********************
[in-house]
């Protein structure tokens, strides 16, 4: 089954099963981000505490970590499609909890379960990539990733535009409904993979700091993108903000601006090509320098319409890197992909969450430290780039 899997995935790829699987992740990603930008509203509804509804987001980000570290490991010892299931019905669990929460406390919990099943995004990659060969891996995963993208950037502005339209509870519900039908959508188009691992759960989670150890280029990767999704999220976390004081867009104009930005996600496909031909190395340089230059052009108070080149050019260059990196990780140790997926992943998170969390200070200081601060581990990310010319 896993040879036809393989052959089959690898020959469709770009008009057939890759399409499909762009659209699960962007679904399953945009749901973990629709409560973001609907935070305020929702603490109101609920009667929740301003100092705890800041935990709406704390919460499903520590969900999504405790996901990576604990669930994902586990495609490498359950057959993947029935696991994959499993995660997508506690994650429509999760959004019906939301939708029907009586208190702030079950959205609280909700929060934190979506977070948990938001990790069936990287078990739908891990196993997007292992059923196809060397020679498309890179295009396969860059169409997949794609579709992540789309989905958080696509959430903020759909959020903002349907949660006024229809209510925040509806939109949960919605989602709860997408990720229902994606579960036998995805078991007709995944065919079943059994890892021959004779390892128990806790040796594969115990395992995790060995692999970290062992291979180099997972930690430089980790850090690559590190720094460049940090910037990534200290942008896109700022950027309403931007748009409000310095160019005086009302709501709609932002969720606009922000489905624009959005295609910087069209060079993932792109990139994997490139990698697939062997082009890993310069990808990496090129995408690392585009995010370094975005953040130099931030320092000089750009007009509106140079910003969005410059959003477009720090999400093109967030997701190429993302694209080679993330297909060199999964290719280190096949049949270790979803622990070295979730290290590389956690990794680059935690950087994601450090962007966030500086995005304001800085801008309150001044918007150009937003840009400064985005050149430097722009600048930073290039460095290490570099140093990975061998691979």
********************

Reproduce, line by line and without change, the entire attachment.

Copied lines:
[in-house]
């Protein structure tokens, strides 16, 4: 089954099963981000505490970590499609909890379960990539990733535009409904993979700091993108903000601006090509320098319409890197992909969450430290780039 899997995935790829699987992740990603930008509203509804509804987001980000570290490991010892299931019905669990929460406390919990099943995004990659060969891996995963993208950037502005339209509870519900039908959508188009691992759960989670150890280029990767999704999220976390004081867009104009930005996600496909031909190395340089230059052009108070080149050019260059990196990780140790997926992943998170969390200070200081601060581990990310010319 896993040879036809393989052959089959690898020959469709770009008009057939890759399409499909762009659209699960962007679904399953945009749901973990629709409560973001609907935070305020929702603490109101609920009667929740301003100092705890800041935990709406704390919460499903520590969900999504405790996901990576604990669930994902586990495609490498359950057959993947029935696991994959499993995660997508506690994650429509999760959004019906939301939708029907009586208190702030079950959205609280909700929060934190979506977070948990938001990790069936990287078990739908891990196993997007292992059923196809060397020679498309890179295009396969860059169409997949794609579709992540789309989905958080696509959430903020759909959020903002349907949660006024229809209510925040509806939109949960919605989602709860997408990720229902994606579960036998995805078991007709995944065919079943059994890892021959004779390892128990806790040796594969115990395992995790060995692999970290062992291979180099997972930690430089980790850090690559590190720094460049940090910037990534200290942008896109700022950027309403931007748009409000310095160019005086009302709501709609932002969720606009922000489905624009959005295609910087069209060079993932792109990139994997490139990698697939062997082009890993310069990808990496090129995408690392585009995010370094975005953040130099931030320092000089750009007009509106140079910003969005410059959003477009720090999400093109967030997701190429993302694209080679993330297909060199999964290719280190096949049949270790979803622990070295979730290290590389956690990794680059935690950087994601450090962007966030500086995005304001800085801008309150001044918007150009937003840009400064985005050149430097722009600048930073290039460095290490570099140093990975061998691979």